Local Republicans Amp Up Tax Protest–Chairman Slater: New Wake-up Call

Finch shaking down taxpayers
From the GOP website, Stop The Tax Increases.

What, life in the city’s GOP? The Republican Town Committee has launched a new website www.stopthetaxincreases.com that urges readers to contact their City Council representative to protest Mayor Bill Finch’s budget plan that proposes a tax increase of $425 for the average homeowner.

The website features an image of the mayor holding a taxpayer by the ankles with dollars flooding out of a man’s pockets.

Contact your City Council representatives and/or sign the petition below and tell them to “VOTE NO” on Mayor Finch’s proposed Tax Raise because we the taxpayers cannot afford it!

The website includes a complete listing of City Council members and phone numbers. The site also proclaims:

There are currently thousands of foreclosures underway in the City of Bridgeport and thousands more pending …To raise taxes NOW would be disastrous!

The city’s GOP has taken out an ad campaign with OIB in an effort to drive traffic to its site. The local Republican party, long in the doldrums with little governmental say, finds itself relevant in two key elections this year. The first is the September 4 special election to fill four open Board of Education seats as the city segues back to an elected school board per order of the Connecticut Supreme Court. One of the four seats will be allocated to minority-party status. The GOP is expected to face a challenge from the Working Families Party that elected two members in 2009, Maria Pereira and Sauda Baraka, both of whom will be reseated once the results of the special election are certified. Democratic party regulars hope a Republican emerges favorable to the working relationship exhibited by the reconstituted board under Superintendent of Schools Paul Vallas. At least two members of the reconstituted board Kenneth Moales and Hernan Illingworth have expressed interest in running. Democrats fear another school board member elected under the Working Families Party will provide another vote against the majority. Most of the votes under the previous elected board, including the vote to dissolve leading to state control, were 6-3.

In the November general election voters are expected to answer a charter revision question centered on an elected or appointed school board. Finch is trying to make the case for voters to allow him the power to appoint school board members, arguing it will be impossible for him to truly reform the system without the power to appoint. Finch opponents say the mayor simply wants to control the school board money. GOP’s new twenty-something leadership, including John Slater and Francisco Borres, is against an appointed school board.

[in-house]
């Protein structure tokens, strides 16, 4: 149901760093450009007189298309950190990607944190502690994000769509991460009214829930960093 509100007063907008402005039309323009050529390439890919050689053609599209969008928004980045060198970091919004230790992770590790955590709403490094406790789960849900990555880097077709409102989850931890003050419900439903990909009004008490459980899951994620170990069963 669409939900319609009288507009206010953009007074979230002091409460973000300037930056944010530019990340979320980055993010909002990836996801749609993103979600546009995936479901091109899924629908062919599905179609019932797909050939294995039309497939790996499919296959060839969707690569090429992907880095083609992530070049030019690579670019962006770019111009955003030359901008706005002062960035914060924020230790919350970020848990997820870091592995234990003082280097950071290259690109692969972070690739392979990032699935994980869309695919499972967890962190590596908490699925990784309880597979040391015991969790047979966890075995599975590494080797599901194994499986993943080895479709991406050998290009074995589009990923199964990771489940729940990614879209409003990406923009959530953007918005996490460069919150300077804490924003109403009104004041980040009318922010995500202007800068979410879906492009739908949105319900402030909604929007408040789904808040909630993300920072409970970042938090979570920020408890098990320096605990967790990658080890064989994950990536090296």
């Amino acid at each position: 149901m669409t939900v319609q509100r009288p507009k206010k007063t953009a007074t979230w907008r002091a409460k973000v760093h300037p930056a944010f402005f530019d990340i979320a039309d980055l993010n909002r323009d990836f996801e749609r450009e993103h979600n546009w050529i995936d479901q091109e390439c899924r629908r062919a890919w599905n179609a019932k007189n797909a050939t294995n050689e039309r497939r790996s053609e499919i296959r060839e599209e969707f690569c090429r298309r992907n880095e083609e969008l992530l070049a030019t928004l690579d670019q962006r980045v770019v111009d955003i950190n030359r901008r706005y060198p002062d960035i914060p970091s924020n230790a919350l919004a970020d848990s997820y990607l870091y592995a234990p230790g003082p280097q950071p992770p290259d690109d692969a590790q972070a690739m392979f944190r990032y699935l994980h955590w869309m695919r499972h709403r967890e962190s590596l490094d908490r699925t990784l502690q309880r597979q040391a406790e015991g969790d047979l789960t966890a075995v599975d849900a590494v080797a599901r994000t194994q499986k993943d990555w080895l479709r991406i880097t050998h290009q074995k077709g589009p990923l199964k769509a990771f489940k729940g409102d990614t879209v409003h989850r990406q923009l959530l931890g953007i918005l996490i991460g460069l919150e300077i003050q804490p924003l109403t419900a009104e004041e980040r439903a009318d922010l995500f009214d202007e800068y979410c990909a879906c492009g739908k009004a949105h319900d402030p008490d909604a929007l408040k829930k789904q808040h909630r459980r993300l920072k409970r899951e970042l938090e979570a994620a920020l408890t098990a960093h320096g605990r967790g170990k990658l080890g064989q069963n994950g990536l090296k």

Statement from Slater, chairman of the Bridgeport Republican Town Committee:

For the majority of the past 20 years, the City of Bridgeport has been under the control of one-party rule. It has been a long shot for the minority party to be elected and it has never been more evident than now as to how important it is to have minority party representation.

Mayor Finch’s proposed tax increase is the exact opposite of what is needed to make Bridgeport flourish again. In fact, tax DECREASES should be the number-one component discussed in order help our current taxpayers as well as to invite new ones. The economic model that has been followed for years by Bridgeport’s current leadership did not work in the past, is not working now and will not work in the future.

The Bridgeport Republican Town Committee has recently started a web site to protest this proposed tax increase. By visiting www.stopthetaxincreases.com, every taxpayer can sign a petition as well as receive the proper contact information for their current City Council representative in order to tell them to “Vote No” on this tax increase. We encourage everyone to share this site with their family, friends and neighbors as well as to share it on Facebook and Twitter.

The Bridgeport Republican Town Committee plans on being vocal in many important areas throughout the upcoming months. We will be launching a new Bridgeport Republican Town Committee website, www.BridgeportGOP.com as well as providing you, the taxpayer, with real choices in the upcoming Board of Ed election on September 4th.

I would like to meet and start a dialogue with all of you. Please feel free to contact me by calling (203) 449-9517.

We have received your wake-up calls and we are awake.